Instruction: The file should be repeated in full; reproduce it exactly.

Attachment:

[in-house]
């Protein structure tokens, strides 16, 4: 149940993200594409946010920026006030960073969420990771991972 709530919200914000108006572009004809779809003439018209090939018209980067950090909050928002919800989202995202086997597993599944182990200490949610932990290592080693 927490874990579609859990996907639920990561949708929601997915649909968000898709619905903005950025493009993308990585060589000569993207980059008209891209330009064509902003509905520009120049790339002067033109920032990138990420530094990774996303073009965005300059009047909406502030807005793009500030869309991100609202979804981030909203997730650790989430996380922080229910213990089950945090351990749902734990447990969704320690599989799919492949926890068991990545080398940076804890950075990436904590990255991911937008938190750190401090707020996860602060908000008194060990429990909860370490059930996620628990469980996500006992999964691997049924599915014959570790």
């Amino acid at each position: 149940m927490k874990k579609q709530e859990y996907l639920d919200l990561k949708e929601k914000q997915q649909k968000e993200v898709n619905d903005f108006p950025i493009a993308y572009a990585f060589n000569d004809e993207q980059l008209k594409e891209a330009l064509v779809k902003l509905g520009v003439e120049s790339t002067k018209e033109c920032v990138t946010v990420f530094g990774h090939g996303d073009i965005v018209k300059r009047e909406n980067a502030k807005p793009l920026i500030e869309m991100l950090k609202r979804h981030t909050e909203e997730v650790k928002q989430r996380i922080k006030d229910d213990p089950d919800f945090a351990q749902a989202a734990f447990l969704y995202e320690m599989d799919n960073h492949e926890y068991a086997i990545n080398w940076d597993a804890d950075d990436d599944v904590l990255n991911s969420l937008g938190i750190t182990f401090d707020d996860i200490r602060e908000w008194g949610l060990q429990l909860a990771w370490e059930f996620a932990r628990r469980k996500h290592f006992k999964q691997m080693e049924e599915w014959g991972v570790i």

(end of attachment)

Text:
[in-house]
């Protein structure tokens, strides 16, 4: 149940993200594409946010920026006030960073969420990771991972 709530919200914000108006572009004809779809003439018209090939018209980067950090909050928002919800989202995202086997597993599944182990200490949610932990290592080693 927490874990579609859990996907639920990561949708929601997915649909968000898709619905903005950025493009993308990585060589000569993207980059008209891209330009064509902003509905520009120049790339002067033109920032990138990420530094990774996303073009965005300059009047909406502030807005793009500030869309991100609202979804981030909203997730650790989430996380922080229910213990089950945090351990749902734990447990969704320690599989799919492949926890068991990545080398940076804890950075990436904590990255991911937008938190750190401090707020996860602060908000008194060990429990909860370490059930996620628990469980996500006992999964691997049924599915014959570790």
């Amino acid at each position: 149940m927490k874990k579609q709530e859990y996907l639920d919200l990561k949708e929601k914000q997915q649909k968000e993200v898709n619905d903005f108006p950025i493009a993308y572009a990585f060589n000569d004809e993207q980059l008209k594409e891209a330009l064509v779809k902003l509905g520009v003439e120049s790339t002067k018209e033109c920032v990138t946010v990420f530094g990774h090939g996303d073009i965005v018209k300059r009047e909406n980067a502030k807005p793009l920026i500030e869309m991100l950090k609202r979804h981030t909050e909203e997730v650790k928002q989430r996380i922080k006030d229910d213990p089950d919800f945090a351990q749902a989202a734990f447990l969704y995202e320690m599989d799919n960073h492949e926890y068991a086997i990545n080398w940076d597993a804890d950075d990436d599944v904590l990255n991911s969420l937008g938190i750190t182990f401090d707020d996860i200490r602060e908000w008194g949610l060990q429990l909860a990771w370490e059930f996620a932990r628990r469980k996500h290592f006992k999964q691997m080693e049924e599915w014959g991972v570790i």